The trail leads only to the temple–not a single dwelling along the way–and yet parts are so well constructed that a truck could drive over those big flat chunks of slate. The Guna temple, in contrast, sits at the edge of a mass of concrete layers, some badly decomposing.

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It is perched dramatically on the side of the mountain, situated so that the biggest peaks of the upper ridge look down on its deity, Durga, a female with comic-book eyes riding a tiger and armed w/ various blades and spears. Stand back if you aren’t ready for her powers!

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I can’t figure out the place around the temple. There are probably eight separate chambers that could have been rooms in a guest house at one time. Behind this ugliness, however, are large boulders beside a spring, with fields sloping up the side of the mountain. I’m very tempted to explore but remember I have a 90 minute walk on the trail back.

 

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Once I return to the blue ceramic gateway, I follow the ridge trail to the village I watched this morning catch first rays across the river valley. I head up to the highest spot and find it is unsullied by trash, poop, or over use…what a miracle! There is even a sunny flat spot with dried grass, and in five minutes I am sleeping solidly.

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Clouds move in during this time and so I need to hustle when I wake up and keep moving to fend off the cold and shadows. I enjoy greatly an encounter with two women and their goats, cows, and bundles of branches: their yips and yelps to keep critters under control strike me as a lexicon of herding sounds.

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By the time I stroll into the hotel, I’m on wobbly legs and ready for coffee. The sense of gratitude I feel for my knees and body–hurt/twisted/sick/feeble/etc.–as they enable access to these backcountry cultures is very profound.

And so, to honor the winter solstice, I light one-half of a stick of incense and put it in a flower tray on the hotel’s open-air terrace. The other half I light and dedicate to my knees and legs, again with profound gratitude. This body has cooperated with all my imaginings surprisingly well thus far.  Long may mind-body harmony, collaboration, and integration continue!  Om shanti for winter solstice teachings, provided by the trail to Guna temple.

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Naddi Village, upper McLeod Ganj

Dec. 19

So now I’m at Naddi village, about 6 km. up the hill from Kashmir Cottage. The road goes from McLG to Dal Lake and then over the ridge a bit further, ending about 100 m. from my accommodation. I’m here to get closer to the Dhauladar mountain range, and perhaps even get up on top of a ridge for a big view if the weather permits. When I scoped out this place last Monday, it was gloriously clear and the mountains (ranging from 11 to 15,000 ft.) were just stunning. Today, the veils and curtains were drawn, although I could see to the other side of this huge river valley, and got a glimpse of fresh snow on high peaks around sunset. Rain and snow is forecast, so I’ll take each day as it comes.

Being here in Hindu India once again makes me realize just how circumscribed the Tibetan settlement in McLG really is. Restricted to a single ridge top and lone mountain for the Dalai Lama’s residence and temple, McLeod Ganj is a tiny island in the vast sea of India. There are other islands as well in the lowlands, most significantly the Norbulinga Institute that preserves Tibetan graphic arts and the Dolma Ling nunnery that Rinchen (one of my two hosts at Kashmir Cottage) helped to establish. But that’s about it. I’d imagined the scale of the Tibetan government in exile to be larger as well but it too was in a very compact area and looked rather run-down and decrepit. The large central courtyard remains unpaved and littered although it should be some kind of showcase cultural center where Tibetans and visitors are welcomed.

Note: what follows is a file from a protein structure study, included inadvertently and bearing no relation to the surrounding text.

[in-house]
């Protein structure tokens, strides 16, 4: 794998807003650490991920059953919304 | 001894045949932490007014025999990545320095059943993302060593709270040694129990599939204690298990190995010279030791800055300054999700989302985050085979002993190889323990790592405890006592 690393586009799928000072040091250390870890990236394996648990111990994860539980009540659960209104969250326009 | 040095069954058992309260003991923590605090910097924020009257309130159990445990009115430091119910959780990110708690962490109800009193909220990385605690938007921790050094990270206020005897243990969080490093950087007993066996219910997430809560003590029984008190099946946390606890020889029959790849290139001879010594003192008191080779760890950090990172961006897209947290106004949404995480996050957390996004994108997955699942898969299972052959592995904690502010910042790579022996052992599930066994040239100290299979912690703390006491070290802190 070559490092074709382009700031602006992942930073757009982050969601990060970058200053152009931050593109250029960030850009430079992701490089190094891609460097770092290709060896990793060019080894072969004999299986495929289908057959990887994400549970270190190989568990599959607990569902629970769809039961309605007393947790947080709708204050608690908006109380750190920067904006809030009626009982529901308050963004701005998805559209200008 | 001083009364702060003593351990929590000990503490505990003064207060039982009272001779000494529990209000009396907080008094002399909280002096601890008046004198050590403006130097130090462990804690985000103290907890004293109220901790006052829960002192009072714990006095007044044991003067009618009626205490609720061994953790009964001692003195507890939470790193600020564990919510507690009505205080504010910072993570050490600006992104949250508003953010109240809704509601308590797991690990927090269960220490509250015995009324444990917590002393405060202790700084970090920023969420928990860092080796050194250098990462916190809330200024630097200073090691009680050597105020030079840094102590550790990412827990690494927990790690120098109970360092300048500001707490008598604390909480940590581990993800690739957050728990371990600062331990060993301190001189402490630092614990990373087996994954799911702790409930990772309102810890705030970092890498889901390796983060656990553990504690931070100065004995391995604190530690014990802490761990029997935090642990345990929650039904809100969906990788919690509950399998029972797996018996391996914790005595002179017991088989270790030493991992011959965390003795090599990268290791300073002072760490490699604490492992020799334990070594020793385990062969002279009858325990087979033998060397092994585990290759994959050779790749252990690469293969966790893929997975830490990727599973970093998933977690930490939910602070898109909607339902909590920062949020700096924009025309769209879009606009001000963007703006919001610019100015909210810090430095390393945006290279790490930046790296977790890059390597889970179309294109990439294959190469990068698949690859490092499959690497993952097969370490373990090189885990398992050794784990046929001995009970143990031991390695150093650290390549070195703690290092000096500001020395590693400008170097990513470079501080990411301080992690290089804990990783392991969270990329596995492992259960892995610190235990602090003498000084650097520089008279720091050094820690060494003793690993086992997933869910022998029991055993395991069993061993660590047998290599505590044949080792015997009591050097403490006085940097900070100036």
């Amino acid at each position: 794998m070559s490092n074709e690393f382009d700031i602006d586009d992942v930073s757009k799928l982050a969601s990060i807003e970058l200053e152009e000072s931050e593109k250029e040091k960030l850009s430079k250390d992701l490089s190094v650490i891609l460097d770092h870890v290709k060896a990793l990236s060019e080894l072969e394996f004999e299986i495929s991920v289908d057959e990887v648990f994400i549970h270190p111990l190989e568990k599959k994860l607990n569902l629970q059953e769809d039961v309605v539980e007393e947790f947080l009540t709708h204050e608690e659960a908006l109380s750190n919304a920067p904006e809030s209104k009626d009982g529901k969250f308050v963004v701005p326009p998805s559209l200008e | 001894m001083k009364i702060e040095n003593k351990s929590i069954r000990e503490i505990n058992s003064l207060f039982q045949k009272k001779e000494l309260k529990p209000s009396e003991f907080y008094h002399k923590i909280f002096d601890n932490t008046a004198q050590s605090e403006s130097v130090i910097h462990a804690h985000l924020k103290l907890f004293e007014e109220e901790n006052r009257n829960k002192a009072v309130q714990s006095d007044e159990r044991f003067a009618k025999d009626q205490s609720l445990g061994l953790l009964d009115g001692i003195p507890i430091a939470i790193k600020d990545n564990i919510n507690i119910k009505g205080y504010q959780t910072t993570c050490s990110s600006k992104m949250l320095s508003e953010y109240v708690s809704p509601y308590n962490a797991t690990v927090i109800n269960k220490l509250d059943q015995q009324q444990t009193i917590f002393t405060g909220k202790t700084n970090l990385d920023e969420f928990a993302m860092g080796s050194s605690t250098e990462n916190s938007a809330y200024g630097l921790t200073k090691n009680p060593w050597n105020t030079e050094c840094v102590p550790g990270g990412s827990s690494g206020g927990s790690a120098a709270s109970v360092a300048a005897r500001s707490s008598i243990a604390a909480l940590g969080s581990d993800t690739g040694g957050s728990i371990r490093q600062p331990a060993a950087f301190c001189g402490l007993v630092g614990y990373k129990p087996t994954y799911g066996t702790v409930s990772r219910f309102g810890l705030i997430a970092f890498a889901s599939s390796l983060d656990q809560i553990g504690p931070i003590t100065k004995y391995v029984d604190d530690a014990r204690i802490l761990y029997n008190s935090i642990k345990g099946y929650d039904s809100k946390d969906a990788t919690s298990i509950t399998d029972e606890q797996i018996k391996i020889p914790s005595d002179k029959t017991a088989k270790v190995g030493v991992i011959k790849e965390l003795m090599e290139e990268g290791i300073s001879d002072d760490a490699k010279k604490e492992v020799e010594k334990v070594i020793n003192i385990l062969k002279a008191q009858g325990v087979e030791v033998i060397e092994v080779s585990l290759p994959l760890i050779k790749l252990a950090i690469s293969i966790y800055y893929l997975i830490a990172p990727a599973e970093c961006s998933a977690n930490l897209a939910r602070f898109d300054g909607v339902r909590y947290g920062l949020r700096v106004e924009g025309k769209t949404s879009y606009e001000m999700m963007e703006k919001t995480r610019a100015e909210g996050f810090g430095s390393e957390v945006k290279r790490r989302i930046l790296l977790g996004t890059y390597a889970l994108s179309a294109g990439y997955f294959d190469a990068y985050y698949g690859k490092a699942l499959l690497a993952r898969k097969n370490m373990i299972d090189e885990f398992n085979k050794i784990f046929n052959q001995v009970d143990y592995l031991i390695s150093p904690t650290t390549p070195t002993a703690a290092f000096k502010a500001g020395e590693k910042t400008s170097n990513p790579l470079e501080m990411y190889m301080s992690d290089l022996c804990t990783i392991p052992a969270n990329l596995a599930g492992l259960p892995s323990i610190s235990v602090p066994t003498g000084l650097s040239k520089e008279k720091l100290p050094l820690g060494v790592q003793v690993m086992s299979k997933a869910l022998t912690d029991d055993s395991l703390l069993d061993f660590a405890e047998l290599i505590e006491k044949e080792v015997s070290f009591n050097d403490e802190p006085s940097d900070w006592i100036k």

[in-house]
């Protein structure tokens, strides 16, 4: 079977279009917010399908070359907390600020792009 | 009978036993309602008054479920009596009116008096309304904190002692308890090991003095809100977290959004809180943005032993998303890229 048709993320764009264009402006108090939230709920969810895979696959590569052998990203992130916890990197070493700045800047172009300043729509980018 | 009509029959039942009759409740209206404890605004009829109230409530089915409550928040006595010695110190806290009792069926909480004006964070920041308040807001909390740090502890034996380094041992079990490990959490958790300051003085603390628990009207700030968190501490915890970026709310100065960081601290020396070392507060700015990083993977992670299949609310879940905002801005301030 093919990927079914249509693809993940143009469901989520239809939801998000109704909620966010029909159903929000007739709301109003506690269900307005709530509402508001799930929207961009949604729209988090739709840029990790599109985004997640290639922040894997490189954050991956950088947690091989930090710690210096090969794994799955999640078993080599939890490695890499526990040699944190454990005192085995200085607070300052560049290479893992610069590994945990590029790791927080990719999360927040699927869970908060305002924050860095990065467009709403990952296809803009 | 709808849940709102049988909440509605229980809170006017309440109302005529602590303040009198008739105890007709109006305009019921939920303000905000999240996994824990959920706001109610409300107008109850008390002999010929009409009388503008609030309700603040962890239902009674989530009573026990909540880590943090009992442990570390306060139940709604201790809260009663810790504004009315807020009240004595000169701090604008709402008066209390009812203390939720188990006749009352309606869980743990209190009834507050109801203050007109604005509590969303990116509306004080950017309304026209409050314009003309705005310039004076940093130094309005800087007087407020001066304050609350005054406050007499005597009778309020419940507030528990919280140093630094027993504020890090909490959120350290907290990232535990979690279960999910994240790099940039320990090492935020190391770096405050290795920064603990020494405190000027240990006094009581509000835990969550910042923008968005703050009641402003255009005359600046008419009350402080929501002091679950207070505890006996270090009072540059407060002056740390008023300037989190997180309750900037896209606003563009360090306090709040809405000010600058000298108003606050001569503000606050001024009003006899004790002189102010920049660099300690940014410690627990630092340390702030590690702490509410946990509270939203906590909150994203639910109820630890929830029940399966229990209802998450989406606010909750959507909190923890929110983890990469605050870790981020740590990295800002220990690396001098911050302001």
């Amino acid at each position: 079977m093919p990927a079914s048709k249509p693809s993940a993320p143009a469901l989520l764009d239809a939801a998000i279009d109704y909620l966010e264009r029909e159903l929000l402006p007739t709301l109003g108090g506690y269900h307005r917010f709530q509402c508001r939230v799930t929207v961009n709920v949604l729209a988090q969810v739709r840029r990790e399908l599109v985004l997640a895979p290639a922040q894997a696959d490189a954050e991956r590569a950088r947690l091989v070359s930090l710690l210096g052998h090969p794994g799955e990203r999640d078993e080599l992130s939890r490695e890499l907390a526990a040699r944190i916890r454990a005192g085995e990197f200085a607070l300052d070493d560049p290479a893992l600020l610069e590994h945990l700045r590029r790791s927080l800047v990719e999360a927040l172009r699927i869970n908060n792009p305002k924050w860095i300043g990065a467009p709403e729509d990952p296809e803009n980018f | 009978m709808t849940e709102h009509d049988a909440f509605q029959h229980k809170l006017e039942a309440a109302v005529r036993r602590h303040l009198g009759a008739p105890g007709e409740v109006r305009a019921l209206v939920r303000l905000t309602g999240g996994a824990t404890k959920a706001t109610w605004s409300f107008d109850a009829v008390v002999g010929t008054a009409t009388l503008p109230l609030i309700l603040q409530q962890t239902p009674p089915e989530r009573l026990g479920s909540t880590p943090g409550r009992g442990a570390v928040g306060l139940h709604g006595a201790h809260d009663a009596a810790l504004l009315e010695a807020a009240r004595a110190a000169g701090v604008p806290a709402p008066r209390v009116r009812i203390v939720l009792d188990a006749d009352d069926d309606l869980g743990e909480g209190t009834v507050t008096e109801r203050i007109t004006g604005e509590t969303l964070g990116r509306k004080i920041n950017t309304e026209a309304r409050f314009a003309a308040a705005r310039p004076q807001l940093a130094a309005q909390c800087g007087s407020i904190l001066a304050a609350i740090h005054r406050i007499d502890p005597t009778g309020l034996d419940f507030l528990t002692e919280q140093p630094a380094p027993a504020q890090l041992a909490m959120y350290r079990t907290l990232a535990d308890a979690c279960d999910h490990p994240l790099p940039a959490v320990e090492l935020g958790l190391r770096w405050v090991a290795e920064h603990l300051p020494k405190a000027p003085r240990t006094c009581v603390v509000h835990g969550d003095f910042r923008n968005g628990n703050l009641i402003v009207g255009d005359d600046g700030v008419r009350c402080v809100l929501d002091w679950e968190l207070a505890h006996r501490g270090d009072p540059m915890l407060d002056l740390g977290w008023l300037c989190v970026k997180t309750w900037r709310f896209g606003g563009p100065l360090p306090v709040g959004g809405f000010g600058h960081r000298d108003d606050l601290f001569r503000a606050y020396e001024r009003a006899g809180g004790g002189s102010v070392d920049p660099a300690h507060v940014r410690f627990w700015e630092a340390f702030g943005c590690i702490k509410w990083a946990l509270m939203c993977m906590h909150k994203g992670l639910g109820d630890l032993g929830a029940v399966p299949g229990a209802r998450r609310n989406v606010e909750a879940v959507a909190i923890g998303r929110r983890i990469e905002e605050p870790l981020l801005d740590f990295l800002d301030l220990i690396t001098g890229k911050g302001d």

On my first walk from Naddi village and my accommodation at Udeche Huts, I ran into a kundalini yoga ashram run by some overweight woman. Beyond that was a locked gate that stopped further progress. An international school is also in the vicinity, as is a waterfall, but I couldn’t find either on this trail. This afternoon, I revisited kind of consciousness last tasted in September and felt a surge of relief as only natural sounds greeted my ears: wind, riversong, bird calls, and that was it. Namaste! I had the feeling that every step on the trail was new and fresh, taking me further, deeper into the reality itself, now manifest after months of imagination and expectation.

And so how will the Dhauladar mountains reveal themselves? or will they?

Fog and clouds veiled them on arrival and through most of the afternoon, although just before dusk I did see upper ridges with new snow. I’m grateful for enough light in the river valley, enough to see homes perched on terraced slopes, rockslides, pine groves, a little Vishnu temple way up on a ridge–and above that, at the very top of this mountain that is only a foothill in the “outer Himalayas,” the stone ruins of an old fort or lookout post, surely 8,000 ft.

Where in the World is Himachal Pradesh?

Glad you asked.  I learned a thing or two in downloading these screen shots from Google maps.

The flight from Delhi took a little over an hour, so the region called Himachal Pradesh is very much part of greater India and not at all isolated.  A person can get here via overnight bus, train, private car, or plane.  LOTS of Indians come here as tourists during the high season of March to June, when the monsoons (usually) begin.  It seems this is the region where Alexander the Great ran out of steam in his effort to conquer India back in the 2nd century BCE.